But he had underestimated Mr Wallace, who had maintained a sense of community spirit despite having become ostracized from some of his neighbours. He delivers newspapers around the village, providing a bespoke service to collect any readers’ offers, shovels snow from the road outside his home and often takes the milk from people’s gates to their doorsteps.

Representing himself with research from his local council library, he took his case first to magistrates and then to the crown court arguing that it was his ‘human right’ to hoard junk on his land.

Recorder Christopher Purchas QC agreed. ‘The evidence does not go far enough to show Mr Wallace in his use of his property interfered with the amenity of other people who live in the locality,’ he said, awarding him £250 costs to cover his photocopying and Internet use.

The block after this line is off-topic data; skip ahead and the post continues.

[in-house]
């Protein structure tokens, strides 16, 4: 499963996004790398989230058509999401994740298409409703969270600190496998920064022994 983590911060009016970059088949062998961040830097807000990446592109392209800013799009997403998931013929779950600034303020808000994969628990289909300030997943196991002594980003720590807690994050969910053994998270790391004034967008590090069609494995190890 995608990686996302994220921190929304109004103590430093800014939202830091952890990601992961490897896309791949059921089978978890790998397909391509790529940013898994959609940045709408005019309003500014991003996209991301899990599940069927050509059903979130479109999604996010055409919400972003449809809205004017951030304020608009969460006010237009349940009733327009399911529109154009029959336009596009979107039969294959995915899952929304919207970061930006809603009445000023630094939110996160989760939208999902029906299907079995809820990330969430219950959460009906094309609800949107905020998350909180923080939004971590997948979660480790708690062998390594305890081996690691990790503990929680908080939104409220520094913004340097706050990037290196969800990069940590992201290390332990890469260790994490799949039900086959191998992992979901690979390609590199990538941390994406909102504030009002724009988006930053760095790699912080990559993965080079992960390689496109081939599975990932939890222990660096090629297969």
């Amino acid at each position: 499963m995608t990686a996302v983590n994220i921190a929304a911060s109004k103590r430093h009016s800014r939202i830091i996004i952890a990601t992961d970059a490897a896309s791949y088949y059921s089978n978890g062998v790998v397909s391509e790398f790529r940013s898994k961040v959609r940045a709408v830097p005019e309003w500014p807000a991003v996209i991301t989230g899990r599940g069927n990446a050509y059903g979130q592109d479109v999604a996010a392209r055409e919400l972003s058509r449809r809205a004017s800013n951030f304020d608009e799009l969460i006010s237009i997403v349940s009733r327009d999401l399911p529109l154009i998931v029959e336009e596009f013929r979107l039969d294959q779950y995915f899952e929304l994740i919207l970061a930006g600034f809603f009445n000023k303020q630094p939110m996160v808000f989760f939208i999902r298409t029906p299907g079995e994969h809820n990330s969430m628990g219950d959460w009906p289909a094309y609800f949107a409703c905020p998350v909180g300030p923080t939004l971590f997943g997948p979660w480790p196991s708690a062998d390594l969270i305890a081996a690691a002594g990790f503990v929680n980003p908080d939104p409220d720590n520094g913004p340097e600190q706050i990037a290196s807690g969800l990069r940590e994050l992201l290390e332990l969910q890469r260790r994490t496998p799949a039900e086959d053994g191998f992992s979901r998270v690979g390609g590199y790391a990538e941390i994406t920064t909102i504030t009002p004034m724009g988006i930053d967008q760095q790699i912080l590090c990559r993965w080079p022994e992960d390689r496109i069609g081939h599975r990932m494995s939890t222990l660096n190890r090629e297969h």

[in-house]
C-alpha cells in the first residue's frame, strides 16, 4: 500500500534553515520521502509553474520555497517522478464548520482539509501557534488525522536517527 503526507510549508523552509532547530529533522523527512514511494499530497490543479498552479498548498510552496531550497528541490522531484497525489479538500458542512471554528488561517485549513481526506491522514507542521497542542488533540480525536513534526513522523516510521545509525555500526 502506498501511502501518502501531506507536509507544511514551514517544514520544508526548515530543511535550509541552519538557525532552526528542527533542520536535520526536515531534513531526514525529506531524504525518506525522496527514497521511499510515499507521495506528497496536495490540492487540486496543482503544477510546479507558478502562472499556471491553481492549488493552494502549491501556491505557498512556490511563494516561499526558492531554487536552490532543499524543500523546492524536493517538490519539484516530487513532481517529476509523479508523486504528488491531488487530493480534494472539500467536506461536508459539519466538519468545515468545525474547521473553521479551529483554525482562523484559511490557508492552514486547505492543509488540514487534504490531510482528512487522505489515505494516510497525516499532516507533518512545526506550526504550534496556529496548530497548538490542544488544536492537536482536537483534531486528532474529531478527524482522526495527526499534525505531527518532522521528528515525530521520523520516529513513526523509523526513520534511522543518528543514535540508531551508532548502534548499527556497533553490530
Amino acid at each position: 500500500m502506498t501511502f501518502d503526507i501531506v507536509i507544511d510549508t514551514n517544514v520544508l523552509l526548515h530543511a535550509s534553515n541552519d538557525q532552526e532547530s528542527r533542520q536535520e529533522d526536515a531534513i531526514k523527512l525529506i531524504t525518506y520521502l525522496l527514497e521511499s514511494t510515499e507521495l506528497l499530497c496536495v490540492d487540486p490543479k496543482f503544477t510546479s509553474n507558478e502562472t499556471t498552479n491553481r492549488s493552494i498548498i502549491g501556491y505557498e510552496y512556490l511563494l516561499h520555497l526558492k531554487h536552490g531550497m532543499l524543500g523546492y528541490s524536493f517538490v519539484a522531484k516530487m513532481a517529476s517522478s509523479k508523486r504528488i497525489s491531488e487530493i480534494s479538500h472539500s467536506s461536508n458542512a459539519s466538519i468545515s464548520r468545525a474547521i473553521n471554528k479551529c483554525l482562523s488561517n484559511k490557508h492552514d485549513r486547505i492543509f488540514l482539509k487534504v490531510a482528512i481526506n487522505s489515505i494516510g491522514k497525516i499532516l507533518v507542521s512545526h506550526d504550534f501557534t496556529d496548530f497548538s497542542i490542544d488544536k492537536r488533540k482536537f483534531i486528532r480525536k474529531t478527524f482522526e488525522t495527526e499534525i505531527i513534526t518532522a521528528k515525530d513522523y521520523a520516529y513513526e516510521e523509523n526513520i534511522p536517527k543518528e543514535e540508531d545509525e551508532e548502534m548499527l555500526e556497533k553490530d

But now, 22 months after Mr Wallace's victory at Guildford Crown Court, comes the extraordinary conclusion to the story.

He is now working on the house, fuelled by home-cooked meals from locals, is waiting for an appointment to see a psychologist, and has had his first haircut in years.

And in it lies a lesson for us all. It shows that a bitter dispute can be resolved with a little care and understanding on both sides – and a community working together is more effective than the law.

It just goes to show that, if the bureaucrats had taken more trouble to find out that Mr Wallace had an obsessive illness, the case would never have escalated so far.

It is an extraordinary turnaround, which has been filmed by the Channel 4 filmmaker Christian Trumble for his documentary Obsessive Compulsive Hoarder, and shows that the hand of friendship often achieves more than the rule of law.